Fig. 2:
TB disease-free survival in individuals with prior BCG vaccination at trail intake in those randomized to the BCG vaccine (n=2890) and placebo arm (n=1546).

Table II shows data on the protective efficacy of BCG vaccine based on the follow up survey period post-vaccination. The protective efficacy of BCG vaccine against incident TB was evident at the end of 15 years of post-vaccination follow up [36% (95% CI: 11 to 54%)] but not at 5 or 10 yr follow up. 59 (76.6%) of the 77 incident TB cases in the BCG vaccine arm, and 46 (71.8%) of the 64 incident TB cases in the placebo arm were found to occur at the 10 yr post-vaccination follow up. There were 20 out of 64 and 23 out of 77 incident TB cases in the placebo and BCG vaccine arm, respectively, who were sputum culture positive.

Impact of age, sex and latent TB infection on the incidence of TB: The incidence of TB in the 31-40 yr age group at trial intake was significantly lower in the BCG vaccine arm [HR (95% CI): 0.2 (0.07-0.57), P=0.002; Table III]. The protective efficacy of BCG vaccine in this age group at trial intake was 80 per cent (95% CI: 43-93; Table III). The difference in the incidence of TB in the other age groups observed in BCG vaccine and placebo arms was not significant. The incidence of TB in males was significantly lower in the BCG vaccine arm [HR (95% CI): 0.57 (0.38-0.84), P=0.005; Table III]. The BCG vaccine protective efficacy against TB in males was found to be 43 per cent (95% CI: 16-62%), while in females, it was 21 per cent (95% CI: −48 to 58%; Table III).

Table III:
Incidence of tuberculosis disease and protective efficacy of BCG vaccine according to age at trial intake, sex and latent tuberculosis infection status in individuals with prior BCG vaccination at trial intake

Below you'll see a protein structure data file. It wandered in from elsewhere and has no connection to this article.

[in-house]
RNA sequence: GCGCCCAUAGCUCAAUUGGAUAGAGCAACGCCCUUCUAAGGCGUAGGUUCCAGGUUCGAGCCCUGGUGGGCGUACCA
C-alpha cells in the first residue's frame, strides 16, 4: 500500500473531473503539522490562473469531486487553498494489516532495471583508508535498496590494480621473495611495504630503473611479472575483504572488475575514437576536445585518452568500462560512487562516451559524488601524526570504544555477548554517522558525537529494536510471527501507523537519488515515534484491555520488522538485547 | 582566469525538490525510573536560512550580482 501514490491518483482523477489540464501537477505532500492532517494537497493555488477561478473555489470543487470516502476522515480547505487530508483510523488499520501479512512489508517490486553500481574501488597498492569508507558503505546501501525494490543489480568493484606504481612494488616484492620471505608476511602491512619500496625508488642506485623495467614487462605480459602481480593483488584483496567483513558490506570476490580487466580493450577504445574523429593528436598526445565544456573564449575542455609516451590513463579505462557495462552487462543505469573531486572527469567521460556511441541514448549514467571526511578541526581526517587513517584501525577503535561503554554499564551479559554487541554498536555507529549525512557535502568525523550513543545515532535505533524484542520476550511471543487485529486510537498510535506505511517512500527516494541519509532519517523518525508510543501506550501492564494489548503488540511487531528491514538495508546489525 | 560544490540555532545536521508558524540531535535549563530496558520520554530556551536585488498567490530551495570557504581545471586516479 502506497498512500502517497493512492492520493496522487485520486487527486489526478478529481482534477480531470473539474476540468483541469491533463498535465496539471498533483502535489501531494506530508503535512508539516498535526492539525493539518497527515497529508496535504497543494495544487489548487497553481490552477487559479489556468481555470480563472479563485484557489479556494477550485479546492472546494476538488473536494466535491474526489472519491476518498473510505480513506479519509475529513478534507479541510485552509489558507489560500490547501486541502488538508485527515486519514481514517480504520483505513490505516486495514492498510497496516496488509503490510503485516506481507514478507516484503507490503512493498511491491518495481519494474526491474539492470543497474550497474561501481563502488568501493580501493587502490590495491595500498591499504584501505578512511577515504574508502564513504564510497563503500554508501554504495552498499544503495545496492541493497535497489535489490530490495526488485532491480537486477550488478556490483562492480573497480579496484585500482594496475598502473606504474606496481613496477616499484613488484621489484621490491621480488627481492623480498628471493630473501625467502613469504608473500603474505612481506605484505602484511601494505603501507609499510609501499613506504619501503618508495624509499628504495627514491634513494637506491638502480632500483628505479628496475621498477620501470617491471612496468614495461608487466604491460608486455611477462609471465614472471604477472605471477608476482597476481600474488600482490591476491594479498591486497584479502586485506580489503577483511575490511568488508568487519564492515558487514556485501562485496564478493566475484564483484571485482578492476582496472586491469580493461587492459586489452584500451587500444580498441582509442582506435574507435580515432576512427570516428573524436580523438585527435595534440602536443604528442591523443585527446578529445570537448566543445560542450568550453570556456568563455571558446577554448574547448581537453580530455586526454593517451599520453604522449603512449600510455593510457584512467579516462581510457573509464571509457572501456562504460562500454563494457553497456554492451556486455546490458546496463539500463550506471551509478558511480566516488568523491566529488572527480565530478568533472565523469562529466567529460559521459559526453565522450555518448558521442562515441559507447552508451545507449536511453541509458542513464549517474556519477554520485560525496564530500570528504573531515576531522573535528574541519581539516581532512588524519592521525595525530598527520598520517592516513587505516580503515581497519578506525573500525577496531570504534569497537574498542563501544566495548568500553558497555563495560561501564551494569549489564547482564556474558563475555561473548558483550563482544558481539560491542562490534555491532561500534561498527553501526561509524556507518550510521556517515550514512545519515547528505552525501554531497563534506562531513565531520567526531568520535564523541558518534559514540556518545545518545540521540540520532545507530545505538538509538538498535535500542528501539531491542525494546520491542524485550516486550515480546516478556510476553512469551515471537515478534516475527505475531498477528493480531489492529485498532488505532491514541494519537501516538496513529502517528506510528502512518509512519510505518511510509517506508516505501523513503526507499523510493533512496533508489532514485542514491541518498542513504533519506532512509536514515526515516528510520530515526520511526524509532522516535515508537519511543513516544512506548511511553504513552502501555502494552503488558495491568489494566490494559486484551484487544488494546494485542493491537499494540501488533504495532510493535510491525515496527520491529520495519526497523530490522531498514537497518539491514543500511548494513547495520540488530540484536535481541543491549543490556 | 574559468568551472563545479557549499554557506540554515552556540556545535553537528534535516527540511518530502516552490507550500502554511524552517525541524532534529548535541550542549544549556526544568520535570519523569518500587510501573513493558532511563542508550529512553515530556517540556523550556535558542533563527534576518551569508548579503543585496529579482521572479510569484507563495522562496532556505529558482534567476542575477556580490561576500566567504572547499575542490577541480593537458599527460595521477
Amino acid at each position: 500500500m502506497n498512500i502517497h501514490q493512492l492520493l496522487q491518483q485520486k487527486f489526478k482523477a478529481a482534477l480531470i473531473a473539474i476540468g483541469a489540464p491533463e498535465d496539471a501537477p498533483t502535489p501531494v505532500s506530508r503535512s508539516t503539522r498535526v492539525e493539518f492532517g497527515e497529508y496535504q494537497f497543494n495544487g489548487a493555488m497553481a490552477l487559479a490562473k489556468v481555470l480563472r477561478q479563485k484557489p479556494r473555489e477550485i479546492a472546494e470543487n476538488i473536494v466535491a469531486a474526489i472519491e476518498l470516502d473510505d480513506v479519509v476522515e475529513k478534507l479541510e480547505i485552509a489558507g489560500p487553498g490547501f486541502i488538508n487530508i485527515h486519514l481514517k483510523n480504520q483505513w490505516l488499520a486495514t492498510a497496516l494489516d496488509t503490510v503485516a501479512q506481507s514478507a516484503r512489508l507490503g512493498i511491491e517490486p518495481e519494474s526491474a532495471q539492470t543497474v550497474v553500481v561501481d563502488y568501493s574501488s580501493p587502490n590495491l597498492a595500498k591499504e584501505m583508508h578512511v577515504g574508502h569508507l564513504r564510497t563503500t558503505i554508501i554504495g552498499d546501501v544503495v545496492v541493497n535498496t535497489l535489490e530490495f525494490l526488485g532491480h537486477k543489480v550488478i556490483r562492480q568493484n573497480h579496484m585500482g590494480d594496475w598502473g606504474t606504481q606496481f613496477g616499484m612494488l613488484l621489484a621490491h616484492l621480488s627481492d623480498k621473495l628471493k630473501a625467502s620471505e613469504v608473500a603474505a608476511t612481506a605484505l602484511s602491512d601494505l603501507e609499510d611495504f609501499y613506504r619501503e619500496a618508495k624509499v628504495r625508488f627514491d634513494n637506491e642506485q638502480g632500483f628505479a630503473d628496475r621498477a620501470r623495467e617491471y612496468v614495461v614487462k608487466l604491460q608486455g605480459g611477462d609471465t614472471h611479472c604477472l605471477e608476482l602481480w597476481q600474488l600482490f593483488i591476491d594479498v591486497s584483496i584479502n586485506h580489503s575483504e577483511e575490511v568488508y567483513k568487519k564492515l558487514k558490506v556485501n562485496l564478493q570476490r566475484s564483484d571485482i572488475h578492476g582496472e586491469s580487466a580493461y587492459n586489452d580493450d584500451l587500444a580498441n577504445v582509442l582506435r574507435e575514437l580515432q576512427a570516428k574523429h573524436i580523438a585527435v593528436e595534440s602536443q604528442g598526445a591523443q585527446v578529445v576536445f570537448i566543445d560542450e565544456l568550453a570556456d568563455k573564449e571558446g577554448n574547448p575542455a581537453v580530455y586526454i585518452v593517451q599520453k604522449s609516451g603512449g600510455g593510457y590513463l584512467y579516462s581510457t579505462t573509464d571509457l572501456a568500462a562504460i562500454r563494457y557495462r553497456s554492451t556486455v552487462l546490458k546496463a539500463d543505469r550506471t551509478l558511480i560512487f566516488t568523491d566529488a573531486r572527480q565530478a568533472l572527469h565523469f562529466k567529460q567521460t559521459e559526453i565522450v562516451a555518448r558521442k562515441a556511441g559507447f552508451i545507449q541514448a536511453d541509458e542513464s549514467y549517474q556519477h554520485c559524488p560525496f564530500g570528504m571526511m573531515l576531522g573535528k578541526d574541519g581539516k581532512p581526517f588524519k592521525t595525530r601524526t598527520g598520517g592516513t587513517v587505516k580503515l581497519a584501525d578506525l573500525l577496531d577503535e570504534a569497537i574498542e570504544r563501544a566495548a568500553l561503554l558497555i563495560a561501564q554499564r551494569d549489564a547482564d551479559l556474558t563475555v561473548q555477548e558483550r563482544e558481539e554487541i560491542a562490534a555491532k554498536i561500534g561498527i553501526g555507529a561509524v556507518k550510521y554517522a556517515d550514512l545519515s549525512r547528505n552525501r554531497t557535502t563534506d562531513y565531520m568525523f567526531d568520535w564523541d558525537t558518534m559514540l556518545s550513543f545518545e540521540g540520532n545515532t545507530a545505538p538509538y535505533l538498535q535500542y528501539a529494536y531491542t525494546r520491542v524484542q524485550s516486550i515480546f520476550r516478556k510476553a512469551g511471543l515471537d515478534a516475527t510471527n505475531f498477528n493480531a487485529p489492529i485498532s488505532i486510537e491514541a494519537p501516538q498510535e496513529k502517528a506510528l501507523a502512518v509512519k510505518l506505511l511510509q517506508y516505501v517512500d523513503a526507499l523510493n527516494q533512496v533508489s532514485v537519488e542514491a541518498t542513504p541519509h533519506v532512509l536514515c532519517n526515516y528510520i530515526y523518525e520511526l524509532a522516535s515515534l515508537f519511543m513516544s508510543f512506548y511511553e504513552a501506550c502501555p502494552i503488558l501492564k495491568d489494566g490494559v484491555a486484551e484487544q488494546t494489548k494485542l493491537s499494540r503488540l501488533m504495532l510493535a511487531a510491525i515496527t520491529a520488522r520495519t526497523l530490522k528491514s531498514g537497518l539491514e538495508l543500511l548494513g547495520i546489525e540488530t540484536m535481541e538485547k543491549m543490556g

There was no significant difference in the incidence of TB according to the LTBI status in the BCG vaccine and placebo arms (Table III).


The present analysis of 4436 individuals at the end of the 15 yr follow up period post-vaccination revealed that BCG revaccination offered 36 per cent protection against TB. The power was computed as >90 per cent for the population available for the comparison of the outcome analysis (i.e. incident TB) in the BCG vs. placebo arms. Earlier studies on BCG revaccination reported no beneficial effect against the development of TB7,8,9. A systematic review on BCG revaccination against TB observed no statistically significant difference in the incidence rate ratio (0.57-1.74), relative risk [0.39 (0.31-0.59)] and HR [1.20 (0.77-1.89)] in the BCG revaccinated group compared to non-revaccinated group13. The evidence available so far suggests a lack of protective efficacy of BCG revaccination against TB which is, however, contrary to our present observations.

The present retrospective analysis showed that BCG revaccination had a protective effect in males but not in females. This sex-differential effect of BCG had been reported in earlier studies as well14,15. A study conducted in 303 healthy volunteers from the Netherlands reported an enhanced cytokine response to restimulation14. Furthermore, a reduction in inflammatory proteins after BCG vaccination was also reported more in men than in women14. Randomized trials have suggested a sex-specific effect in all-cause mortality and morbidity after neonatal BCG vaccination with a strong protective effect in males within the first week of vaccination and in females beyond two weeks15. However, animal studies have documented a weaker protection in BCG vaccinated male mice compared to female16. Research is, however, warranted for insights and factors on the sex-differential protective efficacy of BCG revaccination on TB in addition to correlates of protection. Nevertheless, the observation that BCG revaccination offers protection in males against TB is encouraging since pulmonary TB is more common among males and there may be scope for protection from this condition17.

A protective effect from TB with BCG revaccination was observed in individuals who were aged 31-40 yr at the time of intake into the trial but not in the other age groups. This provides evidence for the time period for BCG revaccination for protection against TB, which, however, warrants further evaluation.